Parents are becoming ever more concerned about the amount of sugar their kids are ingesting, yet U.S. children are eating three times the recommended daily limit. Three recent reports offer new insights as to why that is (Hint: It’s not because parents don’t care.)
The Center for Science in the Public Interest hired investigative journalist Gary Rivlin, a former business reporter for the New York Times, to look into retailer practices that push high-sugar products. The resulting report, Rigged: Supermarket Shelves for Sale, sheds light on the “pay to play” system for deciding which items are stocked on grocery shelves.
Key insights related to sugar include:
- Almost two thirds of shoppers bypass the candy aisles, but they can’t skip going through the checkout. Those six inches by the register, where impulse buying is high, can account for more than half of a candy maker’s profits in a store;
- The country’s supermarkets are able to get away with markups of 40 percent or more above wholesale on items they sell by the cash register;
- It’s often the smaller companies that tend to be promoting better eating;
- The stores are the gatekeepers. Over time, manufacturers have shifted their spending from the “air wars”—advertising—to the “ground wars” of battling it out inside the supermarket.
Even with this spending shift, the advertising “air wars” are still taking a toll on children’s health. Another CSPI report, Milkshakes, Sugary Cereals, Candy: What Nickelodeon is Peddling to Kids, reviewed food advertising on Nickelodeon’s children’s programming. Key insights include:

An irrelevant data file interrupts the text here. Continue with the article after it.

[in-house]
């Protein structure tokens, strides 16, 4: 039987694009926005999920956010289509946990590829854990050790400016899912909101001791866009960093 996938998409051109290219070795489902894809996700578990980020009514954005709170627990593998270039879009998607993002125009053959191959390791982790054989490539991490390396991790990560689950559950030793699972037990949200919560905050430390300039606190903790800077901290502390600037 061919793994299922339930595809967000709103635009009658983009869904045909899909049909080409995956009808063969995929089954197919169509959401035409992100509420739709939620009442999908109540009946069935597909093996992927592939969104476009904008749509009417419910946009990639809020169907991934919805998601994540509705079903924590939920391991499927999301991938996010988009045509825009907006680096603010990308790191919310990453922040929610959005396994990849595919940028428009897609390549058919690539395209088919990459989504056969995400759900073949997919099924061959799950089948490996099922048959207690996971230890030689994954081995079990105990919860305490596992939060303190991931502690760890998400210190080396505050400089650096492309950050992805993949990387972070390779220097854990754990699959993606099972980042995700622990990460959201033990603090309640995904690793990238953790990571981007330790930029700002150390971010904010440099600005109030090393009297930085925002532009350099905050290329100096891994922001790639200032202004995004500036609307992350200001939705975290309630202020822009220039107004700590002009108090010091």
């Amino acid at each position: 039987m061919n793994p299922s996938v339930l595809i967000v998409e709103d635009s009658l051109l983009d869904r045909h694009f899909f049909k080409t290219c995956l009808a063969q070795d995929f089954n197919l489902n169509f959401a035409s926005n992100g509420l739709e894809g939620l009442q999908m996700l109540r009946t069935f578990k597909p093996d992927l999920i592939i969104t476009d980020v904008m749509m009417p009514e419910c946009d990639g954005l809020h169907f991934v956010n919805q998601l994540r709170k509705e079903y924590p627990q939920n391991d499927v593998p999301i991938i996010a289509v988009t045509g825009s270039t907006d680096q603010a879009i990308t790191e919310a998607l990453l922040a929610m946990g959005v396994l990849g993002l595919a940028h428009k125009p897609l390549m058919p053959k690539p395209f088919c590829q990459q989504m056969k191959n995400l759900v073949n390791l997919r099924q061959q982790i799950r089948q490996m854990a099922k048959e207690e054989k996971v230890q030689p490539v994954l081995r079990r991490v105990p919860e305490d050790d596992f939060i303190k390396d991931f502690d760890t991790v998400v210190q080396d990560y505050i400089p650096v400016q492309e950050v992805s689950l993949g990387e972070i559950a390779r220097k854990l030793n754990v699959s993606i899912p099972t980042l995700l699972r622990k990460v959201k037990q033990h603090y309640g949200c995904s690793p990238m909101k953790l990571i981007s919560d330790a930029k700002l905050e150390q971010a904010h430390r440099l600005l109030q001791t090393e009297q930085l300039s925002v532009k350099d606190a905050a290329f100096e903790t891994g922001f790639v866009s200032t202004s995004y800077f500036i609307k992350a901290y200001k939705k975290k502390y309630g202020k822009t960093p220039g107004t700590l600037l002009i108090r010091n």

- The most common products marketed to children were fast foods and other restaurant foods, sweetened yogurts, sugary cereals, and sweetened beverages;
- Of the food ads shown, 77 percent were from companies that participate in the Children’s Food and Beverage Advertising Initiative, an industry self-regulation program;
- Over the years, parents, organizations, and members of Congress have written thousands of letters to Nickelodeon about its food advertising, yet the company still does not have a clear policy on food marketing to children.
The need for stronger policies to protect children from sugar was also highlighted in the Union of Concerned Scientists report, Hooked for Life: How Weak Policies on Added Sugars Are Putting a Generation of Children at Risk. The authors found that:
- Food companies tap into children’s inherent preference for sugar and exploit their taste buds;
- The food industry disproportionately targets low-income children and children of color;
- A lack of strong federal policies and industry’s push to increase the appeal of foods by making them sweeter and cheaper have led to a food system that fails to protect our children’s health.
- The Federal Trade Commission should set mandatory limits on advertising of foods and beverages targeted towards children, rather than allowing industry to use its own, voluntary standards;
- The Food and Drug Administration should reduce the daily recommended limit for added sugars for four-years-olds to 25 grams from the current 50 grams. It should also designate a disqualifying level for added sugars, above which food products may not contain health or nutrient claims;
- The Surgeon General should issue a call to action for reduced intake of added sugar for young children.
For more information about what can be done to bring children’s sugar back to healthy levels, view our toolkit at healthyfoodamerica.org.